Christian doesn't require them, Eliot does. Although he recently went for lasik -- without anaesthetic.
@Lesley: there was a mention of "stars and bars" when Sophie was coaching Nate on how to get onto the Army base with a stolen ID. If that was actually the line, then why "stars and bars" instead of "stars and stripes"? Here in the South, the stars and bars are the rebel flag. Maybe there's a military meaning that I'm not familiar with. Or Sophie is British and doesn't know the difference. Or I got the whole quote wrong.
By "stars and bars" Sophie meant the general's stars and his medals, or bars. It's a passing beat, but that level of familiarity with military culture shoudl not go unnoticed.
@Mary Sue: Question: Did y'all purposefully dress Parker up like Corky Sherwood-Forrest from Murphy Brown?
@briddle: Regarding the 'competence porn'; will they go back to an 'office' setting? It's just not as sexy sitting around Nate's living room. Or are you focusing on the family dynamic instead?
You know, people seem split on the "living room"/"office" choice. Oddly, I'm not sure the couc area works, but I love having a kitchen for them to hang out in. Of course, after the season finale, everything will be different anyway...
@Anonymous: Did Eliot teach Parker how to fake getting hit by a car? I remember he got himself hit in the juror job too. Also, will Hardison ever get to beat someone up? Aldis is a hunk, let him use those muscles! ;)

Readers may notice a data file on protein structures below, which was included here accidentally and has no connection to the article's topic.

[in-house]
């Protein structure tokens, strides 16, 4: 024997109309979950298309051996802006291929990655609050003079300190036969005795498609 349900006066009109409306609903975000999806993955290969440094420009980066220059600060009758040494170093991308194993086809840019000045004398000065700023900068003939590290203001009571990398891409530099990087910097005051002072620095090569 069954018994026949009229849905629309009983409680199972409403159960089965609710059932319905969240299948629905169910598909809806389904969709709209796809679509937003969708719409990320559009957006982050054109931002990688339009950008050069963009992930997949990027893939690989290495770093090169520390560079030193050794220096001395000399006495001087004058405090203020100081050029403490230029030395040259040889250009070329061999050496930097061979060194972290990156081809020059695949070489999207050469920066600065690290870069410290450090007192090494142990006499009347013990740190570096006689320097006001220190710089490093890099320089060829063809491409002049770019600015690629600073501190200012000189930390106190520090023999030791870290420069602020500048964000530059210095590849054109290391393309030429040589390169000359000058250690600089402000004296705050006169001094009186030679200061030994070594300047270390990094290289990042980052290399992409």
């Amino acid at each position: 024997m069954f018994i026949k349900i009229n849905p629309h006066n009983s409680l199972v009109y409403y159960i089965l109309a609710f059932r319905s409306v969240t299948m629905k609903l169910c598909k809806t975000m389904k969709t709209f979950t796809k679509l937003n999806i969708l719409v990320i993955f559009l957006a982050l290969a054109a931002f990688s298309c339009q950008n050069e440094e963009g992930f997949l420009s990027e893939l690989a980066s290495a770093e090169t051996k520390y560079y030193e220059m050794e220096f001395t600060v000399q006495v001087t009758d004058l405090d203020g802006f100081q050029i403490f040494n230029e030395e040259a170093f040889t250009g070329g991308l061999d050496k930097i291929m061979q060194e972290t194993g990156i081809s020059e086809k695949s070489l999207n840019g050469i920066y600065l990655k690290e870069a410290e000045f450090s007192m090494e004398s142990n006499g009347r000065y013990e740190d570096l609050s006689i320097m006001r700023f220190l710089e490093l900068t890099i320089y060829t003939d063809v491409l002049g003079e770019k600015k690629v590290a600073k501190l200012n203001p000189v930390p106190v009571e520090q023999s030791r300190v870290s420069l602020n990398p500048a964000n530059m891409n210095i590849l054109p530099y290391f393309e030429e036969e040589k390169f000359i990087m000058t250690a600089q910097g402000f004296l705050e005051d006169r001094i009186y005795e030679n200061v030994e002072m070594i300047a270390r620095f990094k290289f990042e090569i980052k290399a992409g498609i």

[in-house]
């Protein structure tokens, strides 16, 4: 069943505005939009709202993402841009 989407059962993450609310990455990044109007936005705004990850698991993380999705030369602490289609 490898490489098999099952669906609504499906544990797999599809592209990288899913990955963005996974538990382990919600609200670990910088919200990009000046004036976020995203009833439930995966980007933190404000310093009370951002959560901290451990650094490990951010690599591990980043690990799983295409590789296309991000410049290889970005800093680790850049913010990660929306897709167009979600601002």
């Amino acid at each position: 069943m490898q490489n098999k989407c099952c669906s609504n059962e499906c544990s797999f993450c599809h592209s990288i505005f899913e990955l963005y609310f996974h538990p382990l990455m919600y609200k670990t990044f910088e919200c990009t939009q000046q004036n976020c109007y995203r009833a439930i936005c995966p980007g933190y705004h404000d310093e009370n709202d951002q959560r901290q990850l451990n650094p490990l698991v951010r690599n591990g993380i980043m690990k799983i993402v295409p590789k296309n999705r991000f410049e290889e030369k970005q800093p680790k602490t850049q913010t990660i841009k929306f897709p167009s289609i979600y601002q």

They're cross-training a little. And while Hardison does not lack bulk ... well, high CON, low DEX, and leave it at that.
@Tania: My question: is there a line you aren't going to cross re the 'baddie' of the week, either because you aren't 'allowed', or you think it would change the tone? For instance, would you take on a paedophile, or a Homeland Security power misuse?
First off, your spelling reveals you're torrenting. Consider yourself spanked. Second, there are villains we talk about who are a bit grungier, but they don't generally have anything interesting to steal. Tone is more important than offending the Man, but also systemic abuses are harder to "go after" than corrupt individuals. We tend to make certain individuals representatives of a corrupt system, and tackle things that way. The Congressman in "The Homecoming Job", for example.
@Jocelyn: Any chance there could be a cast only commentary on the season 2 dvd set of Leverage?
We couldn't have the actors on last year because they were still filming while we were prepping the DVD commentaries. They should wind up on a few of the S2 DVD's
Whew. Okay, I'm going to go watch Tim Hutton yell at the other actors. And I mean YELL. Nate Ford is not in a good place by the season finale, and he's not making very good choices. In a field where bad choices can get somebody killed ...